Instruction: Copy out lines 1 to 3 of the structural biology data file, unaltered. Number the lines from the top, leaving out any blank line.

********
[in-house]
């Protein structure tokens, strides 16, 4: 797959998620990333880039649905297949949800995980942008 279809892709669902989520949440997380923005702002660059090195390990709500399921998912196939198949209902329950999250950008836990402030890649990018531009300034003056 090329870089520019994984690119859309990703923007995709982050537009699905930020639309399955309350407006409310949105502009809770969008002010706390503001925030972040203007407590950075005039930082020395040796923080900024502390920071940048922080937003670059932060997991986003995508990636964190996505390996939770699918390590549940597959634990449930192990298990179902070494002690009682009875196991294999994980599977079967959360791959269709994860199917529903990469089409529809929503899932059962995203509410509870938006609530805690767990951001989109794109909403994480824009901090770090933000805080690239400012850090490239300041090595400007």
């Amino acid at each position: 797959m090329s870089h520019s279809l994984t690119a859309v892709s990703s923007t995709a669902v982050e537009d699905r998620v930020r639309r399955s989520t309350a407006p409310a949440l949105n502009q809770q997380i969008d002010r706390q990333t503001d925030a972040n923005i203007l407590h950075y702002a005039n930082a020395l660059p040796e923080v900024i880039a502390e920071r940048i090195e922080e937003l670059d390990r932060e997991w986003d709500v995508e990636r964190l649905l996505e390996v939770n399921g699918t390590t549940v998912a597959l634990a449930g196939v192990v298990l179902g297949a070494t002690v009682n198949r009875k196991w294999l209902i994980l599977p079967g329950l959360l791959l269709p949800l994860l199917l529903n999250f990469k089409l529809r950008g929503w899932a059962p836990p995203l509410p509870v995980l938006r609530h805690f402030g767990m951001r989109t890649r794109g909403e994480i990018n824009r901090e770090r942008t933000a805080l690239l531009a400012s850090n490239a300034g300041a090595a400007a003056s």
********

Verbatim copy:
[in-house]
């Protein structure tokens, strides 16, 4: 797959998620990333880039649905297949949800995980942008 279809892709669902989520949440997380923005702002660059090195390990709500399921998912196939198949209902329950999250950008836990402030890649990018531009300034003056 090329870089520019994984690119859309990703923007995709982050537009699905930020639309399955309350407006409310949105502009809770969008002010706390503001925030972040203007407590950075005039930082020395040796923080900024502390920071940048922080937003670059932060997991986003995508990636964190996505390996939770699918390590549940597959634990449930192990298990179902070494002690009682009875196991294999994980599977079967959360791959269709994860199917529903990469089409529809929503899932059962995203509410509870938006609530805690767990951001989109794109909403994480824009901090770090933000805080690239400012850090490239300041090595400007």
């Amino acid at each position: 797959m090329s870089h520019s279809l994984t690119a859309v892709s990703s923007t995709a669902v982050e537009d699905r998620v930020r639309r399955s989520t309350a407006p409310a949440l949105n502009q809770q997380i969008d002010r706390q990333t503001d925030a972040n923005i203007l407590h950075y702002a005039n930082a020395l660059p040796e923080v900024i880039a502390e920071r940048i090195e922080e937003l670059d390990r932060e997991w986003d709500v995508e990636r964190l649905l996505e390996v939770n399921g699918t390590t549940v998912a597959l634990a449930g196939v192990v298990l179902g297949a070494t002690v009682n198949r009875k196991w294999l209902i994980l599977p079967g329950l959360l791959l269709p949800l994860l199917l529903n999250f990469k089409l529809r950008g929503w899932a059962p836990p995203l509410p509870v995980l938006r609530h805690f402030g767990m951001r989109t890649r794109g909403e994480i990018n824009r901090e770090r942008t933000a805080l690239l531009a400012s850090n490239a300034g300041a090595a400007a003056s």